Class 46 is pleased to reproduce, with permission, this article from EUIPO’s August 2022 newsletter to user associations, concerning trade mark and design applications for virtual goods, non-fungible tokens and the Metaverse
The EUIPO has witnessed a recent increase in the number of EUTM applications covering goods such as virtual goods and non-fungible tokens (NFTs) with over 300 applications containing the term non-fungible tokens this year alone.
As these emerging technologies develop and become more popular as commercial spaces, they throw up novel issues in the sphere of IP protection.
A primary concern for individuals and companies who create IP for or within the Metaverse is how to effectively enforce IP rights there. This, in turn, raises the question of the best way register IP assets. As regards trade mark protection, many questions arise such as:
- Which goods and services should be protected when doing business in the Metaverse?
- How can virtual goods and NFTs goods and services be expressed clearly and precisely for classification purposes?
- How will these virtual goods and services be treated when it comes to the absolute grounds examination (i.e. what are they? what exactly do they do?)?
- What approach is right for the comparison of virtual goods and services in relative grounds proceedings?
Indeed, at this stage, there are still probably more questions than answers. There are certain areas, however, where the EUIPO is paving a way in a measured manner. As part of its ex officio checks it must take an approach on classification and absolute grounds. Approaches in other areas, such as inter partes, will develop in line with arguments and evidence provided by parties to the EUIPO.
How to apply for the correct goods and service to be used in the Metaverse?
When it comes to the implications for IP practice at the EUIPO, the relevant IP Knowledge Circles (which gather experts across the departments) are tasked with giving guidance to examiners on particular cases where required and with developing approaches for consultation with stakeholders including user associations and national IP Offices in the consultation process for the Guidelines. (From 15 June to 3 October the Guidelines are open for comments from stakeholders.)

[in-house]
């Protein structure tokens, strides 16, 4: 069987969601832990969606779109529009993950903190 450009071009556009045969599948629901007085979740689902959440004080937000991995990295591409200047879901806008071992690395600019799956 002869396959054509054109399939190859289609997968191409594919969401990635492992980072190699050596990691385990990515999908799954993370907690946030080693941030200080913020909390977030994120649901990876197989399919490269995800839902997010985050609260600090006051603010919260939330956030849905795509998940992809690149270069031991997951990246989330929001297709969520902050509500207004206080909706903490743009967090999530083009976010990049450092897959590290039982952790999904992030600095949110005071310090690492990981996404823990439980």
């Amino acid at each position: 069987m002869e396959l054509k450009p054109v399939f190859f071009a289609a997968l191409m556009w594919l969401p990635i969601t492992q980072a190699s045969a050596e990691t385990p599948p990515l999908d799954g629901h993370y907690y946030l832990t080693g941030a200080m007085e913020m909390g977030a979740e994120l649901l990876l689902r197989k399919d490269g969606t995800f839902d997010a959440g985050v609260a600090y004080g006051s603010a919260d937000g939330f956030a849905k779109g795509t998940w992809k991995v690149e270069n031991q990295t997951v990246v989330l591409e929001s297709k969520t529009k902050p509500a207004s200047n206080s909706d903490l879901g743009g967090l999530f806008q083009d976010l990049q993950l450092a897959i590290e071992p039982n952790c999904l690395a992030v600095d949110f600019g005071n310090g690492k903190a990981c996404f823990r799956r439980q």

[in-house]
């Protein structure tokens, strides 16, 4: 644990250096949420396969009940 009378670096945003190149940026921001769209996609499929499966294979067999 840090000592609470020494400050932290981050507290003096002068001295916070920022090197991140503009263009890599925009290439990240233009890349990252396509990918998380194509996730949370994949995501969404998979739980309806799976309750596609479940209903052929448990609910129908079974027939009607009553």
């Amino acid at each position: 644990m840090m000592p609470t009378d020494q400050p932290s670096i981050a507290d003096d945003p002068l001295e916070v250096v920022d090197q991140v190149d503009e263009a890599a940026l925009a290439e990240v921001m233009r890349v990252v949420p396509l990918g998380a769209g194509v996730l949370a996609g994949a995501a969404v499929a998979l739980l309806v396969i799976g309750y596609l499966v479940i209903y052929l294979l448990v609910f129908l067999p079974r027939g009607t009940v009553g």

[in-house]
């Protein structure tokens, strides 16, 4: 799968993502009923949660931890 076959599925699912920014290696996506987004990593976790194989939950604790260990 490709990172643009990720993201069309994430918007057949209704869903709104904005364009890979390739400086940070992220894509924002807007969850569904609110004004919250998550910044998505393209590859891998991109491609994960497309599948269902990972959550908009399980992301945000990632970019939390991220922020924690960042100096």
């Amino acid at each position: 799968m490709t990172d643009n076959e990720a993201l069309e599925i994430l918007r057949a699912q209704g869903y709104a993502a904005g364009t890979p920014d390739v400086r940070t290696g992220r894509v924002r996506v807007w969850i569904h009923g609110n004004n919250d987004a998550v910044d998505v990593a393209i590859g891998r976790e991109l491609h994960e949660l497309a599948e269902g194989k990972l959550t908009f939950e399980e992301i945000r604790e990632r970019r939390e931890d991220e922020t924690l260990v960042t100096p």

The approach to classification at the EUIPO that is currently applied places virtual goods in Class 9 because they are seen as recorded content or digital images. The fact that they may reference the corresponding real-world object virtual clothing for use in computer games, for example does not determine their classification. The term virtual goods itself, however, is not acceptable as such at the EUIPO because it lacks clarity and precision. It is necessary to state the content or image the virtual goods relate to, such as downloadable virtual goods, namely, digital art.
In light of the developments in this area, the Nice Classification will incorporate new goods. The term downloadable digital files authenticated by non-fungible tokens will be added to the alphabetical list for the 12th Edition, which will come into force in 2023. Non-fungible tokens are understood as a unique digital certificate, registered in a blockchain, that is used to record ownership of an asset such as an artwork or a collectible (Collins). Importantly, the term is not understood to mean the digital asset itself. Therefore, the term non-fungible tokens on its own will not be accepted for classification purposes as its meaning is not sufficiently clear and precise.